Others warned that Parliament should not be so heavily involved in the negotiations, because ultimately this was an intergovernmental agreement. British Liberal MEP Andrew Duff warned that Parliament should not be too committed and express a strong position before the negotiations between the contracting parties are over. According to him it is also not good that the ECB is so involved in the negotiations because this is damaging the image and independence of the institution. According to Philippe Lamberts (Greens / EFA, Belgium), "the Parliament should not be a co-conspirator" in this initiative.

MEPs are particularly sensitive in terms of Article 13 which stipulates that "representatives of the Parliaments of the Contracting Parties will be invited to meet regularly to discuss in particular the conduct of economic and budgetary policies, in close association with representatives of the European Parliament." We must prevent the creation of a third chamber without any involvement of the EP, negotiator Roberto Gualtieri appealed.

He explained that there were five or six points on which there was no consent among the countries. For example, Germany's request the ratification of the treaty to be a condition for receiving financial assistance from the European Stability Mechanism, as stated in the latest version of the text. Other countries, however, opposed such a connection between the treaty and the ESM, Mr Gualtieri explained. There are also disagreements related to the number of ratifications required for the treaty's entry into force – in the first draft the number was 9, then became 15 and in the latest version it is 12. The ECB calls for 9, which is logical because the bank wants the treaty to enter into force as soon as possible. Some countries want the treaty to enter into force only when ratified by all eurozone countries and the Parliament believes that 15 ratifications are sufficient.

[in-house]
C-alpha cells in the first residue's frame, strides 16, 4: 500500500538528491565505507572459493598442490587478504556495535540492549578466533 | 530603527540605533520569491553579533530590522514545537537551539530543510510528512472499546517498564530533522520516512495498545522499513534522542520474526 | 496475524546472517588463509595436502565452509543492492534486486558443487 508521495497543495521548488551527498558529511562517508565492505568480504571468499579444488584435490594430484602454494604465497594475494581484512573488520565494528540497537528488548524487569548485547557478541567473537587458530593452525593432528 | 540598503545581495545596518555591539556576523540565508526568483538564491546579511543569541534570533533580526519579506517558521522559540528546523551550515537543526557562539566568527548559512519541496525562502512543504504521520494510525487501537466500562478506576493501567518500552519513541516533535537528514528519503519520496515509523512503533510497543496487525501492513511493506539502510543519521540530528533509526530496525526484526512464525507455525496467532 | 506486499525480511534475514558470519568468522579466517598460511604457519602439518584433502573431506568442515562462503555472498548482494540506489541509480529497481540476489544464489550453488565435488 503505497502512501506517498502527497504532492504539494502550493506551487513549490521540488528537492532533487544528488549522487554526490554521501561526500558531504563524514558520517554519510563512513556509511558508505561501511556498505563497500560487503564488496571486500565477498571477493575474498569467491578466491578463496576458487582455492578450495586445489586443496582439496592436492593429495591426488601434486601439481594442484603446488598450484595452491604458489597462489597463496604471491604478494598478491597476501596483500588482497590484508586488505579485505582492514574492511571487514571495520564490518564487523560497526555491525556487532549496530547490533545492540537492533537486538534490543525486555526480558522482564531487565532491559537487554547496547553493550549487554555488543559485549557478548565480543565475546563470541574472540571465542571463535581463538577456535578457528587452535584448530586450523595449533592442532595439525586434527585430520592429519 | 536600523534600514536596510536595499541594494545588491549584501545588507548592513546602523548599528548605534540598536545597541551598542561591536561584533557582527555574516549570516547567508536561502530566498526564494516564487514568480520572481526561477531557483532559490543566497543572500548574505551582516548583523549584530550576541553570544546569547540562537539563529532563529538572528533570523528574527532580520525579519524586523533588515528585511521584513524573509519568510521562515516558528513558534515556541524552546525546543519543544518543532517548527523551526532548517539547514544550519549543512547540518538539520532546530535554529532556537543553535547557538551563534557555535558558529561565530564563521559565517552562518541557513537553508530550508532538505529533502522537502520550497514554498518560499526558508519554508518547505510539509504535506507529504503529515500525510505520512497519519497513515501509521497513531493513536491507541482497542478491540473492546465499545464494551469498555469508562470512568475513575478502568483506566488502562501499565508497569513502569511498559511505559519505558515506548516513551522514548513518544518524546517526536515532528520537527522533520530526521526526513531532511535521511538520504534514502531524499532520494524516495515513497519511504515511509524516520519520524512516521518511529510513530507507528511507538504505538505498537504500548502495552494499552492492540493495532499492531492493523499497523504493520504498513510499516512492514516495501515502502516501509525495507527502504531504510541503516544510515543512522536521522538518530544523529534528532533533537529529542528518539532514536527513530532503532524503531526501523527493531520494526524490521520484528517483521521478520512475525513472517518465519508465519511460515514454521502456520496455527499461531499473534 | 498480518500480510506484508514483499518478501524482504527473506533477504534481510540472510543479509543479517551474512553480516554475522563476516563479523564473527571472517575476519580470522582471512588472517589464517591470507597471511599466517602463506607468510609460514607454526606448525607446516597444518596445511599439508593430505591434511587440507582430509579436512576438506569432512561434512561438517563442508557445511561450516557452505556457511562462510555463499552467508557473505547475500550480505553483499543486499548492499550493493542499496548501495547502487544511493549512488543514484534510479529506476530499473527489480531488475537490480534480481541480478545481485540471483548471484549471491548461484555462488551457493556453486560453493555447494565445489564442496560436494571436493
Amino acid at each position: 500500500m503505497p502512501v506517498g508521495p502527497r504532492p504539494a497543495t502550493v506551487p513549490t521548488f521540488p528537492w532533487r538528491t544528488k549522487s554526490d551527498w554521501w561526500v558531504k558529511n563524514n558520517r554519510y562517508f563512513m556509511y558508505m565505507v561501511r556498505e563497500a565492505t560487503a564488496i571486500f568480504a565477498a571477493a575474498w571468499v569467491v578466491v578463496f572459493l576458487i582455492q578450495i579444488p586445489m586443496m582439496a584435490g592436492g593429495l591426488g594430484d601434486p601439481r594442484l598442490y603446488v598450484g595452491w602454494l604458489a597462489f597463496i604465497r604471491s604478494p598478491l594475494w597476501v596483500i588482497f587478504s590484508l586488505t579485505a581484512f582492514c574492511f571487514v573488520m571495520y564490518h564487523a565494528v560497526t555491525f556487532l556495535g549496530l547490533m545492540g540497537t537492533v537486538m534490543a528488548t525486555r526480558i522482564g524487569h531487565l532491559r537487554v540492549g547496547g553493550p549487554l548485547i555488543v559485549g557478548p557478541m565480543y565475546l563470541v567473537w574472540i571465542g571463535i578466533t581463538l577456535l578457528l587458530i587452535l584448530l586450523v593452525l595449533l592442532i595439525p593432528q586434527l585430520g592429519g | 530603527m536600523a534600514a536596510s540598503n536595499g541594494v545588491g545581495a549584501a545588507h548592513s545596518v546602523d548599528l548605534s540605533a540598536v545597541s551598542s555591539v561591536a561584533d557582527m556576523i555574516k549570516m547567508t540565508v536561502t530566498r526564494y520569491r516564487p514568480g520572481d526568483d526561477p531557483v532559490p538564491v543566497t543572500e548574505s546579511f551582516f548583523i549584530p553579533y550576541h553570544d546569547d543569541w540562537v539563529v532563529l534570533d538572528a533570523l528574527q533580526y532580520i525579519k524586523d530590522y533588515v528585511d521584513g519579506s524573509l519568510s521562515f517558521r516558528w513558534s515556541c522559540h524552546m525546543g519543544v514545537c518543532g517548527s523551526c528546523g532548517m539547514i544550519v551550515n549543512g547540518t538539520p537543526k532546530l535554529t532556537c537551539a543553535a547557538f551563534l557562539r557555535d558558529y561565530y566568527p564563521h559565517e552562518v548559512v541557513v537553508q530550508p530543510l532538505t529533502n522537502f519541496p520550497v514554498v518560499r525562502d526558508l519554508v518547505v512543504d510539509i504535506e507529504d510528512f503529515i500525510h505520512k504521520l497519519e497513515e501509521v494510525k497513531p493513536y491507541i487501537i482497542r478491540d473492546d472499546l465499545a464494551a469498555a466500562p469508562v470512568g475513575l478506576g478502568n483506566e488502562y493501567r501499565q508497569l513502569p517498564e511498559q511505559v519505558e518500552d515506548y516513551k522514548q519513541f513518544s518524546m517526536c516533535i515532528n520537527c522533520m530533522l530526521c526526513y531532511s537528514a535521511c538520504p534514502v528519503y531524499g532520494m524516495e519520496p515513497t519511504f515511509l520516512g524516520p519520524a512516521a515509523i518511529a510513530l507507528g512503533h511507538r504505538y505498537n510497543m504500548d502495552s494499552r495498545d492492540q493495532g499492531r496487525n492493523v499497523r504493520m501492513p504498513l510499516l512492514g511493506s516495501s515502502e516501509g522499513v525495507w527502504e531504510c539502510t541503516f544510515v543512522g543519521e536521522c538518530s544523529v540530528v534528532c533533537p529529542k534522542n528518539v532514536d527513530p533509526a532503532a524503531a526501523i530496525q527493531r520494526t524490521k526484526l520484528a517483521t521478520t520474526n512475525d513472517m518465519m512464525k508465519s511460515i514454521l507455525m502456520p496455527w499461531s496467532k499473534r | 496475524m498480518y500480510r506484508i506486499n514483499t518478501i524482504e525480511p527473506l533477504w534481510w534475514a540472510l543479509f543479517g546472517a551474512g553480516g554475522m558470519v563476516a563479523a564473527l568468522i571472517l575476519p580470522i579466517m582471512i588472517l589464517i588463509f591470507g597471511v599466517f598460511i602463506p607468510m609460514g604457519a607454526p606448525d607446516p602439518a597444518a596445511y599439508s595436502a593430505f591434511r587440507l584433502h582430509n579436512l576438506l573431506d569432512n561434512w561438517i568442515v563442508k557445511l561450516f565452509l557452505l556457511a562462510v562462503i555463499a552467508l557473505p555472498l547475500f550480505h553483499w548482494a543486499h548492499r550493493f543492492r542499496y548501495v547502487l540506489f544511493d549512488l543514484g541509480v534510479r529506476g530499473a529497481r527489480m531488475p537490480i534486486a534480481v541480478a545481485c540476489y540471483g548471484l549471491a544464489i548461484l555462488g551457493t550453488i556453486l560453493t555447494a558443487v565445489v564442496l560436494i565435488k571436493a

Some of the issues will be left to be decided by the finance ministers in the ECOFIN Council - like the link between the treaty and the ESM, as well as participation in eurozone summits by representatives of the European institutions and non-eurozone countries.

In general, MEPs statements reiterated their previous positions, that the treaty did not contribute by anything new to what had already been adopted with the legislation on economic governance - it only created confusion. This way we are putting the economic governance in the intergovernmental space, Elisa Ferreira (Socialists and Democrats, Portugal) noted. She warned that this agreement would make some countries vulnerable to the interests and initiatives by others. The Socialists and the Greens once again united around the position, they defended during the discussions on the EU economic governance package, that fiscal stability must be supported by measures for growth and employment. "The mantra is, first the discipline and then we'll see," but fiscal discipline must be complemented by investment discipline, Philippe Lamberts (the Greens) added. We believe that the treaty is not particularly necessary and not very useful - on the contrary, it is even harmful, Socialist Roberto Gualtieri summarised.

Ultimately, the Director of the Commission’s Legal Service, Luis Romero Requena, reminded lawmakers that the aim of the European institutions' involvement in the negotiations was to ensure that nothing in the text would contradict the EU law. We want to avoid fragmentation of the EU and the creation of concentric circles, he said. According to the Commission it is significant progress that some important details will not be be recorded in the treaty itself, but will be proposed by the Commission as secondary legislation after its entry into force, which will make them part of EU law.

Regarding the role of the EU Court of Justice, Luis Romero Requena explained that this could be done on the basis of Article 273 of the Treaty on functioning of the European Union (TFEU).The biggest paradox is that those who wanted an intergovernmental treaty, suddenly recalled the advantages of the Community method and now they want the Commission to act as an agent between them and to have sanctions, he noted. While stressing that the Commission was ready to play a role in the Treaty, but only if its independence and autonomy were guaranteed.